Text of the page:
Shelters offer new lease on life in Georgia
Safe and child-friendly, Georgia’s domestic violence shelters, set up with UN Women support, give women job training and medical, psychosocial and legal assistance to help them rebuild their lives.
Date: Wednesday, June 29, 2016
Mariam* spent five years with an abusive husband. She often wanted to leave with her daughter but had nowhere to go—even her mother refused to take her back.
With a social worker’s help, the 29-year-old applied to a domestic violence survivors identification group. After receiving official survivor status, she and her 8-year-old daughter moved into a State-run domestic shelter six months ago and started rebuilding their lives.
“If not for the shelter, my daughter and I would probably still be living in violence,” Mariam says: “I gained freedom and trust here and learned to stand strong. Before, I could almost never leave home—my husband controlled my every step. Now, no one restricts me. I make all the decisions on my own. ”
Mariam’s shelter is one of four state-run domestic violence shelters UN Women helped the Government of Georgia establish as part of UN Joint Programme for Gender Equality, funded by the Government of Sweden. Located in Tbilisi, Gori, Kutaisi and Signaghi, the shelters are now funded and administered by the Government of Georgia’s State Fund for the Protection and Assistance to the Victims of Human Trafficking (State Fund).
Demand for the shelters continues to grow, indicating shifting public attitudes as well as persistence of domestic violence. A 2013 UN Women study on the public perceptions of violence against women found that 69 per cent of people interviewed in Tbilisi, Kakheti and Samegrelo-Zemo Svaneti believed domestic violence to be a crime.
Like Mariam, more and more women are seeking refuge from domestic violence in Georgia. Since 2011, more than 500 people have taken refuge at Georgia’s shelters, and demand has increased year-over-year, rising from 100 women in 2013 to 155 women in 2015, for example.
Safe, comfortable and child-friendly, the domestic violence shelters give women medical, psychosocial and legal assistance upon admission. In addition, since domestic violence survivors often don’t have a job or the education necessary to sustain an independent life, women receive vocational education, training and employment support.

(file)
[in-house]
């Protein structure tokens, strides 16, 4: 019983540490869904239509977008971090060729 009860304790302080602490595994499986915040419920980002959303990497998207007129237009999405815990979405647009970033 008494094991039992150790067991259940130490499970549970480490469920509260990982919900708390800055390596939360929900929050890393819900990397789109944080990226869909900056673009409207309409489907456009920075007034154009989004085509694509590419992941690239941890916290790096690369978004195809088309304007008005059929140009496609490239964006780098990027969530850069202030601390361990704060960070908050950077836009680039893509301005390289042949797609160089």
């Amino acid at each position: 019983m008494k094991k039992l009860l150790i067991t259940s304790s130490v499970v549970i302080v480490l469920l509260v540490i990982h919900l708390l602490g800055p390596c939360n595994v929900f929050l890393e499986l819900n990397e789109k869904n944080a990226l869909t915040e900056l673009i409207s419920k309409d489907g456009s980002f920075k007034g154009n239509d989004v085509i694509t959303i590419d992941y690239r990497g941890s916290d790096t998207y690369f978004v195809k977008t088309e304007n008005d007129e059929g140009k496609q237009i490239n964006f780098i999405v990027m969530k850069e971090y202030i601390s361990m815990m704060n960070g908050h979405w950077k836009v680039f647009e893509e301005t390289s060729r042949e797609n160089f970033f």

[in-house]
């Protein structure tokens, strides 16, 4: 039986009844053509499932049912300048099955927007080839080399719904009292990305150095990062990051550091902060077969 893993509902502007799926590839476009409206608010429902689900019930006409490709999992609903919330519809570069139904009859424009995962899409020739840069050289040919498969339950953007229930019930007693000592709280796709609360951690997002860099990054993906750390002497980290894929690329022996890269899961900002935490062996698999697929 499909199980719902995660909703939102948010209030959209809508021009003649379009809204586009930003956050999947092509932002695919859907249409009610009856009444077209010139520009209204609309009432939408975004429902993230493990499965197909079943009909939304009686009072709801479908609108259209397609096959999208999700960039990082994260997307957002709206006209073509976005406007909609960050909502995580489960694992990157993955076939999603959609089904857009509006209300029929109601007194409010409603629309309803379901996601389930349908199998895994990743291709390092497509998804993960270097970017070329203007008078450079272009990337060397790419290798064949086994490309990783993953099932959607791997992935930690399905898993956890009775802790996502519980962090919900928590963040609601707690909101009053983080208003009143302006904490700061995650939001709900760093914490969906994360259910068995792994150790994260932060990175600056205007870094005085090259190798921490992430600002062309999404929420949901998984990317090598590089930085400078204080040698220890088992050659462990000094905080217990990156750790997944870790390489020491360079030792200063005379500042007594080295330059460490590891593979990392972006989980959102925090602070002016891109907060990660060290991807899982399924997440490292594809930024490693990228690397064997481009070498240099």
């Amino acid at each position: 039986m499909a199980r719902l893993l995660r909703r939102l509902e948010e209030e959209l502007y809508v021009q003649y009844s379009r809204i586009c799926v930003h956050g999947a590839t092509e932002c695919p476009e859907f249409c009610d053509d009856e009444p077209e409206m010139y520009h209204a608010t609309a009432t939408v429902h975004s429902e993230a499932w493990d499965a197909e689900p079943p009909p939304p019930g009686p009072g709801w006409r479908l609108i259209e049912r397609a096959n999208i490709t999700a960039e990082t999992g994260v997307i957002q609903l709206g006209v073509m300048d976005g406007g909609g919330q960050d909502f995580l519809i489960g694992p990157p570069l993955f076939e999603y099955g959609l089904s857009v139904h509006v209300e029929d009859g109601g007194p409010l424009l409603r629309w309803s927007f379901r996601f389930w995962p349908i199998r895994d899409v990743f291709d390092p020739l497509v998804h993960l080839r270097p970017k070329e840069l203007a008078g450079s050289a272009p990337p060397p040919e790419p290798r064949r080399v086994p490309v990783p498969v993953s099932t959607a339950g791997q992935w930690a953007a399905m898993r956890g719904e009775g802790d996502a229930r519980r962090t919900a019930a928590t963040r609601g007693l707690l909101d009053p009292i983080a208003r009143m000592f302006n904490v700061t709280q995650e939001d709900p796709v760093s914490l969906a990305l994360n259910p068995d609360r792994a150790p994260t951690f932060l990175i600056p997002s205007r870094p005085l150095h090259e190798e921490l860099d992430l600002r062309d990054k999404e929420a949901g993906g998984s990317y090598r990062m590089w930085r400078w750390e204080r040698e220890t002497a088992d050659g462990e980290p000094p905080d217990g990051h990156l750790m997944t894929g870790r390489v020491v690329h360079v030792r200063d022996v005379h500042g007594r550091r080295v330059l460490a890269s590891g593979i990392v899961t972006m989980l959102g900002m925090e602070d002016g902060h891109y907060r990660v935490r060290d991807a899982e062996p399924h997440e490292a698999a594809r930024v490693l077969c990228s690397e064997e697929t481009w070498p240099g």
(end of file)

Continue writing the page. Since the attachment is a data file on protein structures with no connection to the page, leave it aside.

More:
Mariam will soon graduate as a manicurist. The vocational education centre where she takes her courses got her on-the-job training at a manicure salon, which has offered her work once she completes her education.
Providing survivors of domestic violence access to high-quality services is an important part of Georgia’s international legal obligations.
In 2013, Georgia joined UN Women’s COMMIT initiative, pledging to promptly respond to domestic violence through special hotlines, provide victims with shelter facilities, and ensure the safety of whistle-blowers, among other measures. In 2014, Georgia signed the Council of Europe’s Convention on Combating and Preventing Violence against Women and Domestic Violence (Istanbul Convention) and plans to ratify the Convention soon.
At the Global Leaders’ Meeting on Gender Equality and Women’s Empowerment in September 2015 in New York, Georgia’s then Prime Minister Irakli Gharibashvili pledged to make ending violence against women and girls and domestic violence a top priority. He stressed that the country will constantly revise and develop its National Action Plan on gender equality and ending domestic violence.
“Much remains to be done to expand the geographic coverage of Georgia’s shelters and increase the quality of services,” says UN Women Country Representative Erika Kvapilova, adding “but plans are underway and the commitment is there.”
The State Fund aims to increase access to services for survivors of domestic violence and make services more flexible. In the summer of 2016 a crisis centre will open and provide temporary accommodation to women reporting domestic violence before they are granted official survivor status. Specialized services for survivors of sexual violence will be developed later in 2016 and available by 2017.
Women from the shelters who’ve completed rehabilitation and started a new life, continue the fight to end domestic violence. They give advice to other survivors and guide them on how to overcome violence.
Mariam plans to carry on this tradition and start a new home. Once she begins work, she will pool her savings with municipal rental subsidy funds and child support from the shelter, and rent an apartment with her daughter.
“I only regret that I lost so many years and did not act sooner. My advice? Women facing domestic violence should never tolerate it,” Mariam says.
* Name changed to protect her identity